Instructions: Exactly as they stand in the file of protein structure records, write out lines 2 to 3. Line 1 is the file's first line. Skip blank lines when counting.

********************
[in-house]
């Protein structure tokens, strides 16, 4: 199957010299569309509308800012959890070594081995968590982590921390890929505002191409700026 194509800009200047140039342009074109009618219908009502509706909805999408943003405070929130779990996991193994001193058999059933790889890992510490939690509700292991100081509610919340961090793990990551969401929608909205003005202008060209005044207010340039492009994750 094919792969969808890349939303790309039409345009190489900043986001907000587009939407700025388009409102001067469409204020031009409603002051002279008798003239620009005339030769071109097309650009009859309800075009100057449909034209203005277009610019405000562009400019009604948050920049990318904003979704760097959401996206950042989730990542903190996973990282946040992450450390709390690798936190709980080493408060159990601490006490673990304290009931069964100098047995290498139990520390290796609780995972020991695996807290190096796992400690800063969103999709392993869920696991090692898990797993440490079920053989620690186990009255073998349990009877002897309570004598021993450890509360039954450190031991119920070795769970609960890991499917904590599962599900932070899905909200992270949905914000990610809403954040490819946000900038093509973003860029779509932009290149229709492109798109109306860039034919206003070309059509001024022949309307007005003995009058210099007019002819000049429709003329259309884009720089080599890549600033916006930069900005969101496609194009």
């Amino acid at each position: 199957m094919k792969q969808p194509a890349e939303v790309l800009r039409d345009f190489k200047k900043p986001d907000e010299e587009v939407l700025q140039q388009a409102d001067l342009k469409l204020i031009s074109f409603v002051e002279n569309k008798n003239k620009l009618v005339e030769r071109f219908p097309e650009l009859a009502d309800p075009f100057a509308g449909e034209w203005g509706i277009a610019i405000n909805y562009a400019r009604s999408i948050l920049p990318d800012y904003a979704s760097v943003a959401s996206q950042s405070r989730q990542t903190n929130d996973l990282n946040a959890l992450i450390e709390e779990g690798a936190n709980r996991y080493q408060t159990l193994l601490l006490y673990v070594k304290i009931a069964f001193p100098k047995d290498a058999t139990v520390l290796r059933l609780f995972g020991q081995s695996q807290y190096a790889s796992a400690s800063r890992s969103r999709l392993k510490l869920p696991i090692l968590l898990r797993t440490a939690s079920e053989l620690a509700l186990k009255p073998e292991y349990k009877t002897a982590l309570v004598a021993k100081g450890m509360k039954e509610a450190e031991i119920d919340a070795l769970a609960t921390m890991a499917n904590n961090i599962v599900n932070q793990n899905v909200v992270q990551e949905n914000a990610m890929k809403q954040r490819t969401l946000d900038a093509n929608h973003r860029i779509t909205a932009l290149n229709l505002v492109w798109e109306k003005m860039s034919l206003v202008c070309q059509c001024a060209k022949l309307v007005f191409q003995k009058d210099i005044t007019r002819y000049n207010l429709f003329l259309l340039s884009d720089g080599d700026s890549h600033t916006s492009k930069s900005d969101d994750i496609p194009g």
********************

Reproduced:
């Protein structure tokens, strides 16, 4: 199957010299569309509308800012959890070594081995968590982590921390890929505002191409700026 194509800009200047140039342009074109009618219908009502509706909805999408943003405070929130779990996991193994001193058999059933790889890992510490939690509700292991100081509610919340961090793990990551969401929608909205003005202008060209005044207010340039492009994750 094919792969969808890349939303790309039409345009190489900043986001907000587009939407700025388009409102001067469409204020031009409603002051002279008798003239620009005339030769071109097309650009009859309800075009100057449909034209203005277009610019405000562009400019009604948050920049990318904003979704760097959401996206950042989730990542903190996973990282946040992450450390709390690798936190709980080493408060159990601490006490673990304290009931069964100098047995290498139990520390290796609780995972020991695996807290190096796992400690800063969103999709392993869920696991090692898990797993440490079920053989620690186990009255073998349990009877002897309570004598021993450890509360039954450190031991119920070795769970609960890991499917904590599962599900932070899905909200992270949905914000990610809403954040490819946000900038093509973003860029779509932009290149229709492109798109109306860039034919206003070309059509001024022949309307007005003995009058210099007019002819000049429709003329259309884009720089080599890549600033916006930069900005969101496609194009």
């Amino acid at each position: 199957m094919k792969q969808p194509a890349e939303v790309l800009r039409d345009f190489k200047k900043p986001d907000e010299e587009v939407l700025q140039q388009a409102d001067l342009k469409l204020i031009s074109f409603v002051e002279n569309k008798n003239k620009l009618v005339e030769r071109f219908p097309e650009l009859a009502d309800p075009f100057a509308g449909e034209w203005g509706i277009a610019i405000n909805y562009a400019r009604s999408i948050l920049p990318d800012y904003a979704s760097v943003a959401s996206q950042s405070r989730q990542t903190n929130d996973l990282n946040a959890l992450i450390e709390e779990g690798a936190n709980r996991y080493q408060t159990l193994l601490l006490y673990v070594k304290i009931a069964f001193p100098k047995d290498a058999t139990v520390l290796r059933l609780f995972g020991q081995s695996q807290y190096a790889s796992a400690s800063r890992s969103r999709l392993k510490l869920p696991i090692l968590l898990r797993t440490a939690s079920e053989l620690a509700l186990k009255p073998e292991y349990k009877t002897a982590l309570v004598a021993k100081g450890m509360k039954e509610a450190e031991i119920d919340a070795l769970a609960t921390m890991a499917n904590n961090i599962v599900n932070q793990n899905v909200v992270q990551e949905n914000a990610m890929k809403q954040r490819t969401l946000d900038a093509n929608h973003r860029i779509t909205a932009l290149n229709l505002v492109w798109e109306k003005m860039s034919l206003v202008c070309q059509c001024a060209k022949l309307v007005f191409q003995k009058d210099i005044t007019r002819y000049n207010l429709f003329l259309l340039s884009d720089g080599d700026s890549h600033t916006s492009k930069s900005d969101d994750i496609p194009g």